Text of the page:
Both sections 69 and 70 suggest that a copyright infringement without commercial purpose should be prosecuted and penalized without imprisonment by imposing fines. If these provisions are stretched to cover any non-commercial sharing of the materials on the Internet, several consequences become apparent. The government can prosecute potentially any person who downloads a music file from the Internet with the exception of the fair use discussed below. Secondly, the Copyright Act gives extensive powers to the police to search for evidence which can be potentially dangerous for civil liberties and privacy. Section 67 of the Act gives the power to the investigation officers “(1) to enter a building, office, factory or warehouse of any person during sunrise and sunset or during the working hours of such place or to enter a vehicle to search or examine the merchandise when there is a reasonable suspicion that an offence under this Act is committed, (2) to seize or forfeit documents or materials relating to the offence for the benefit of proceeding a litigation when there is a reasonable suspicion that an offence under this Act is committed, (3) to order any person to testify or submit accounting books, documents or other evidences when there is a reasonable suspicion that the testimony, accounting books, documents or such evidences shall be useful for the finding or the use as evidence for proving the offence under this Act. Any person concerned shall provide suitable convenience for the operation of the officials.”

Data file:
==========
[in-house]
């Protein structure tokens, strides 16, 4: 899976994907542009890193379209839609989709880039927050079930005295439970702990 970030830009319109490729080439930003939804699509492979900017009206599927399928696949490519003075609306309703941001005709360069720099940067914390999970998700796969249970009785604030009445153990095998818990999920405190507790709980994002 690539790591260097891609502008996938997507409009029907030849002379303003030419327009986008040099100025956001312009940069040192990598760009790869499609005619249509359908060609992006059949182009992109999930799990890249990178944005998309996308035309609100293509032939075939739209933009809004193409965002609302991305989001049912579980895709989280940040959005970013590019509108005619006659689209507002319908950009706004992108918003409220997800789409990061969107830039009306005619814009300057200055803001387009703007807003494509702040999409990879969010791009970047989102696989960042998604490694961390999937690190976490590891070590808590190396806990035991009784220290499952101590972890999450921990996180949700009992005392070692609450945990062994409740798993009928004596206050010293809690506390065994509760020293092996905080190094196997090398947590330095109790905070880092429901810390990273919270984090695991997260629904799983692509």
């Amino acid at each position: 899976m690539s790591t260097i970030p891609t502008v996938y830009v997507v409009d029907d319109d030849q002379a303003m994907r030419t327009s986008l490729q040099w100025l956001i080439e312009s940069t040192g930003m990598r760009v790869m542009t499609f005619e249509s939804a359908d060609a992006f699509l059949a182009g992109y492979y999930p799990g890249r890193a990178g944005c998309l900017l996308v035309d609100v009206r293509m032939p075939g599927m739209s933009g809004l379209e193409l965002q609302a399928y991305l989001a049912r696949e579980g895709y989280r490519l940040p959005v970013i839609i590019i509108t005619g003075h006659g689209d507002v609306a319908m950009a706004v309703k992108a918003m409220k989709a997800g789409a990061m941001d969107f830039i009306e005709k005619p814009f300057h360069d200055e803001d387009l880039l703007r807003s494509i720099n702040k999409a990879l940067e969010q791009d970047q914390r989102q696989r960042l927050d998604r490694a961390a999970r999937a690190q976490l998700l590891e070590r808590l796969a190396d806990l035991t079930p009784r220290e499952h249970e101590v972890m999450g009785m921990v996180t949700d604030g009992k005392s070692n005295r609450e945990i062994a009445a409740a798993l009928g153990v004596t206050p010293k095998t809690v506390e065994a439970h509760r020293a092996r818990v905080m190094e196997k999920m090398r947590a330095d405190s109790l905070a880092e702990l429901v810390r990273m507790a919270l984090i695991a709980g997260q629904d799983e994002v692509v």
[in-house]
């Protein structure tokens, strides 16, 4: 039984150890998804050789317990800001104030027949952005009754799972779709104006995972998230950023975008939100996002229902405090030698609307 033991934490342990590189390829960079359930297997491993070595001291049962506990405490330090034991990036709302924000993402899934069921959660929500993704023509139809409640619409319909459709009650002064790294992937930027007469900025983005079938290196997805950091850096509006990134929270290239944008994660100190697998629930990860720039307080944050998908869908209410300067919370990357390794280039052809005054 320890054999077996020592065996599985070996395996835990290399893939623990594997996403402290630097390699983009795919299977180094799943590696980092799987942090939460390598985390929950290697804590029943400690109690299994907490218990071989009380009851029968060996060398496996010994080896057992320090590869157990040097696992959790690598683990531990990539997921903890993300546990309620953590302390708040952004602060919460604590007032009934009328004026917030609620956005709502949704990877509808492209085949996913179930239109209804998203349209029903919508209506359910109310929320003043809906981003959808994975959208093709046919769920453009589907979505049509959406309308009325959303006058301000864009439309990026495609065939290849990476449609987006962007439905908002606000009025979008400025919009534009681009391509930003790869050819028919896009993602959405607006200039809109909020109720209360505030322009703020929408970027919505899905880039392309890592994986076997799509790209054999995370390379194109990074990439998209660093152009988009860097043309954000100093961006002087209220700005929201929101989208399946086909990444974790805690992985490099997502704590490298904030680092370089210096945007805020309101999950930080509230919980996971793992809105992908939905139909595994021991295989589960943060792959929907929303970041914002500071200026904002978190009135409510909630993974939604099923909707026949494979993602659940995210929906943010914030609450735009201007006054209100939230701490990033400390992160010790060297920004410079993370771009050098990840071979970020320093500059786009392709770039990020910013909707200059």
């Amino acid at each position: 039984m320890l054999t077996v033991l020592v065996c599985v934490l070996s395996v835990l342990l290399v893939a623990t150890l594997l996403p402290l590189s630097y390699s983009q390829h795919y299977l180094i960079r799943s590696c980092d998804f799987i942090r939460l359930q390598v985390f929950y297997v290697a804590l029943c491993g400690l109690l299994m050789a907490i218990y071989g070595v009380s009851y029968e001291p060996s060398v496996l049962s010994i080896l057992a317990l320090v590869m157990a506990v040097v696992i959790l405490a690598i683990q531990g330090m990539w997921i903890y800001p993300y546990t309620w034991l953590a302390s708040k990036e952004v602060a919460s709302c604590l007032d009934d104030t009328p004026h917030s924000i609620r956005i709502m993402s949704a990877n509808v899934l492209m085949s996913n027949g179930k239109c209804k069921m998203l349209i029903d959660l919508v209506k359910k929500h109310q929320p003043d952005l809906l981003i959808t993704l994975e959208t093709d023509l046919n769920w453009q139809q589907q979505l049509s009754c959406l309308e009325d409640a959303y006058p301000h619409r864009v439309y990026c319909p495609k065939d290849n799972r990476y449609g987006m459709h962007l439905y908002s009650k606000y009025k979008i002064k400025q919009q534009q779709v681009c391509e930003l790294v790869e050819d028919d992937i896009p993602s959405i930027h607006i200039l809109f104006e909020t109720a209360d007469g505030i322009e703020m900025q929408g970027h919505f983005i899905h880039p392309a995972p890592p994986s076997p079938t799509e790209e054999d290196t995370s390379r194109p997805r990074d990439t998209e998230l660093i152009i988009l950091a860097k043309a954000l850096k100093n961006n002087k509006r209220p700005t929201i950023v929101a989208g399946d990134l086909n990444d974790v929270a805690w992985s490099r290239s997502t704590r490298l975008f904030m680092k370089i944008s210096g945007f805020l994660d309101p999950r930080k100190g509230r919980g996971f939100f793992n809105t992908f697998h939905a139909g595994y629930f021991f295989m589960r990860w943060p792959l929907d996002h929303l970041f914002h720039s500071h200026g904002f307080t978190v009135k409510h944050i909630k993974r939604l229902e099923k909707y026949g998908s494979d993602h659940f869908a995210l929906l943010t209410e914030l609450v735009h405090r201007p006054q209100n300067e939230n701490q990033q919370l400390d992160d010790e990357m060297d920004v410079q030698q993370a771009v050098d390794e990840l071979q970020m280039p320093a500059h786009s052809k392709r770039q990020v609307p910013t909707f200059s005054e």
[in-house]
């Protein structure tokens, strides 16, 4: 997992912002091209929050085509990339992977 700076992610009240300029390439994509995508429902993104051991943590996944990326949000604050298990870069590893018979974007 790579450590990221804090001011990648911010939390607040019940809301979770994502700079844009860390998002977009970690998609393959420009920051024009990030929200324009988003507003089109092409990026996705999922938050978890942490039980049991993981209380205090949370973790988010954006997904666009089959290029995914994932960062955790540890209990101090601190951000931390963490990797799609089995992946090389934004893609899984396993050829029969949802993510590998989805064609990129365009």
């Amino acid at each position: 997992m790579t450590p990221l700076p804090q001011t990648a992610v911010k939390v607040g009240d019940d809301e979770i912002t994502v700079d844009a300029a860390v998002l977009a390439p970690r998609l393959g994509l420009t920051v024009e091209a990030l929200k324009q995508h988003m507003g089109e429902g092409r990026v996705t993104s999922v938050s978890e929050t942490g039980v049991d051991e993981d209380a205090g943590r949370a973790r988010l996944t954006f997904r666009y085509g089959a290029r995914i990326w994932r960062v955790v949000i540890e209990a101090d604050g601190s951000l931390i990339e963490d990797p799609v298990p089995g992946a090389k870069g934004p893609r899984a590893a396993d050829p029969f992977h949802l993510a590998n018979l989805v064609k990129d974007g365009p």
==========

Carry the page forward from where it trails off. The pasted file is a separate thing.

In other words, Thai criminal law penalizes any copyright violation even though these violations do not carry with them commercial purpose. The scope of criminal copyright law becomes exceedingly broad. We will see below, that Thailand has equally broad fair use provisions. However, the burden of excessive criminalization cannot be properly balanced by broad fair use doctrine. The powers of the police become too oppressive and intruding private life of the individuals.